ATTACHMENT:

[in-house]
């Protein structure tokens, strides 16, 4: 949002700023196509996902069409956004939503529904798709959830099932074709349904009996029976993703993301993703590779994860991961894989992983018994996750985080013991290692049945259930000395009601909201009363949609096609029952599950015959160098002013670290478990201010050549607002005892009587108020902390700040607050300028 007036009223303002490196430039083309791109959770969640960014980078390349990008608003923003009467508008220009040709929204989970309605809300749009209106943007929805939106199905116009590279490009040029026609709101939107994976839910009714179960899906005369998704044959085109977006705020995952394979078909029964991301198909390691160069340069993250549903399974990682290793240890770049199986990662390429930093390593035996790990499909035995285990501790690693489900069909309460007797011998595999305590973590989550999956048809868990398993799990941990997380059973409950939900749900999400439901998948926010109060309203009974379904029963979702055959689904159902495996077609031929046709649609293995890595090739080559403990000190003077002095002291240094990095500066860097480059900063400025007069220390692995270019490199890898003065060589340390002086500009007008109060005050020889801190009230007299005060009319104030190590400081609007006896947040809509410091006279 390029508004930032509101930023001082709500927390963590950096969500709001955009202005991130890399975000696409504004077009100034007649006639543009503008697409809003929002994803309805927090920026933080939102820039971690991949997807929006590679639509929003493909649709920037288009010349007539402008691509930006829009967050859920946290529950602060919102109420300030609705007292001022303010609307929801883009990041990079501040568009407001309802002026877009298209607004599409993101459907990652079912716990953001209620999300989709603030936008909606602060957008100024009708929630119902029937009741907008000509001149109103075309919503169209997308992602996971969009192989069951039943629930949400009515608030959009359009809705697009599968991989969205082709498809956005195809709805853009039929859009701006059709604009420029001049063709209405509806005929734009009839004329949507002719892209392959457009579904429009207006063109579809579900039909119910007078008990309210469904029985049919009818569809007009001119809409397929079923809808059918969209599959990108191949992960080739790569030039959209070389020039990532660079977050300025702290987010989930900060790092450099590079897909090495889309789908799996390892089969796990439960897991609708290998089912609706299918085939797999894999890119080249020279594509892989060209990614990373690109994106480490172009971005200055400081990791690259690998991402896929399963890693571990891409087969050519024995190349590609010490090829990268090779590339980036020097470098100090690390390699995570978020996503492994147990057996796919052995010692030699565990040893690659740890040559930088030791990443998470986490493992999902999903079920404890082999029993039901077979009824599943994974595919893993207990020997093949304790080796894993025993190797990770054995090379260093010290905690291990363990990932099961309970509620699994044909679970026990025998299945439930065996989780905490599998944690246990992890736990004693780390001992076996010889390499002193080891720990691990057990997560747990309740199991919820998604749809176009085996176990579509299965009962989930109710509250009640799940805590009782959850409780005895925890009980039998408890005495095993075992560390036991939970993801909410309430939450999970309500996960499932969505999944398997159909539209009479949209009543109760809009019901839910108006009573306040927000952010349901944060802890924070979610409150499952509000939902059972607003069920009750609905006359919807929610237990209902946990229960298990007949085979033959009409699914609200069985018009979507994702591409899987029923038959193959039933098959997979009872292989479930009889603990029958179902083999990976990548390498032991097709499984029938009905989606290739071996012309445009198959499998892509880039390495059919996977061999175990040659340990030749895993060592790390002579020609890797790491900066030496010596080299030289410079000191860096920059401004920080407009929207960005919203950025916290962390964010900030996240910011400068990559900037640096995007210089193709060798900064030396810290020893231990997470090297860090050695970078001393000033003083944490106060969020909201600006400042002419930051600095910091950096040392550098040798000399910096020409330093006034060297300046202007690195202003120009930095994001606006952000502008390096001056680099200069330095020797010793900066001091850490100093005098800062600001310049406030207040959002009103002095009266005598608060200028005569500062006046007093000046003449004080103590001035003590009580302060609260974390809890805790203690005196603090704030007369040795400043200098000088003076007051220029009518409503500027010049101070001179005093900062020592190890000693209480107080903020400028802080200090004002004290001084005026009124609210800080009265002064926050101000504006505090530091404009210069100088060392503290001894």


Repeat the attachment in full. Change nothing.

[in-house]
């Protein structure tokens, strides 16, 4: 949002700023196509996902069409956004939503529904798709959830099932074709349904009996029976993703993301993703590779994860991961894989992983018994996750985080013991290692049945259930000395009601909201009363949609096609029952599950015959160098002013670290478990201010050549607002005892009587108020902390700040607050300028 007036009223303002490196430039083309791109959770969640960014980078390349990008608003923003009467508008220009040709929204989970309605809300749009209106943007929805939106199905116009590279490009040029026609709101939107994976839910009714179960899906005369998704044959085109977006705020995952394979078909029964991301198909390691160069340069993250549903399974990682290793240890770049199986990662390429930093390593035996790990499909035995285990501790690693489900069909309460007797011998595999305590973590989550999956048809868990398993799990941990997380059973409950939900749900999400439901998948926010109060309203009974379904029963979702055959689904159902495996077609031929046709649609293995890595090739080559403990000190003077002095002291240094990095500066860097480059900063400025007069220390692995270019490199890898003065060589340390002086500009007008109060005050020889801190009230007299005060009319104030190590400081609007006896947040809509410091006279 390029508004930032509101930023001082709500927390963590950096969500709001955009202005991130890399975000696409504004077009100034007649006639543009503008697409809003929002994803309805927090920026933080939102820039971690991949997807929006590679639509929003493909649709920037288009010349007539402008691509930006829009967050859920946290529950602060919102109420300030609705007292001022303010609307929801883009990041990079501040568009407001309802002026877009298209607004599409993101459907990652079912716990953001209620999300989709603030936008909606602060957008100024009708929630119902029937009741907008000509001149109103075309919503169209997308992602996971969009192989069951039943629930949400009515608030959009359009809705697009599968991989969205082709498809956005195809709805853009039929859009701006059709604009420029001049063709209405509806005929734009009839004329949507002719892209392959457009579904429009207006063109579809579900039909119910007078008990309210469904029985049919009818569809007009001119809409397929079923809808059918969209599959990108191949992960080739790569030039959209070389020039990532660079977050300025702290987010989930900060790092450099590079897909090495889309789908799996390892089969796990439960897991609708290998089912609706299918085939797999894999890119080249020279594509892989060209990614990373690109994106480490172009971005200055400081990791690259690998991402896929399963890693571990891409087969050519024995190349590609010490090829990268090779590339980036020097470098100090690390390699995570978020996503492994147990057996796919052995010692030699565990040893690659740890040559930088030791990443998470986490493992999902999903079920404890082999029993039901077979009824599943994974595919893993207990020997093949304790080796894993025993190797990770054995090379260093010290905690291990363990990932099961309970509620699994044909679970026990025998299945439930065996989780905490599998944690246990992890736990004693780390001992076996010889390499002193080891720990691990057990997560747990309740199991919820998604749809176009085996176990579509299965009962989930109710509250009640799940805590009782959850409780005895925890009980039998408890005495095993075992560390036991939970993801909410309430939450999970309500996960499932969505999944398997159909539209009479949209009543109760809009019901839910108006009573306040927000952010349901944060802890924070979610409150499952509000939902059972607003069920009750609905006359919807929610237990209902946990229960298990007949085979033959009409699914609200069985018009979507994702591409899987029923038959193959039933098959997979009872292989479930009889603990029958179902083999990976990548390498032991097709499984029938009905989606290739071996012309445009198959499998892509880039390495059919996977061999175990040659340990030749895993060592790390002579020609890797790491900066030496010596080299030289410079000191860096920059401004920080407009929207960005919203950025916290962390964010900030996240910011400068990559900037640096995007210089193709060798900064030396810290020893231990997470090297860090050695970078001393000033003083944490106060969020909201600006400042002419930051600095910091950096040392550098040798000399910096020409330093006034060297300046202007690195202003120009930095994001606006952000502008390096001056680099200069330095020797010793900066001091850490100093005098800062600001310049406030207040959002009103002095009266005598608060200028005569500062006046007093000046003449004080103590001035003590009580302060609260974390809890805790203690005196603090704030007369040795400043200098000088003076007051220029009518409503500027010049101070001179005093900062020592190890000693209480107080903020400028802080200090004002004290001084005026009124609210800080009265002064926050101000504006505090530091404009210069100088060392503290001894």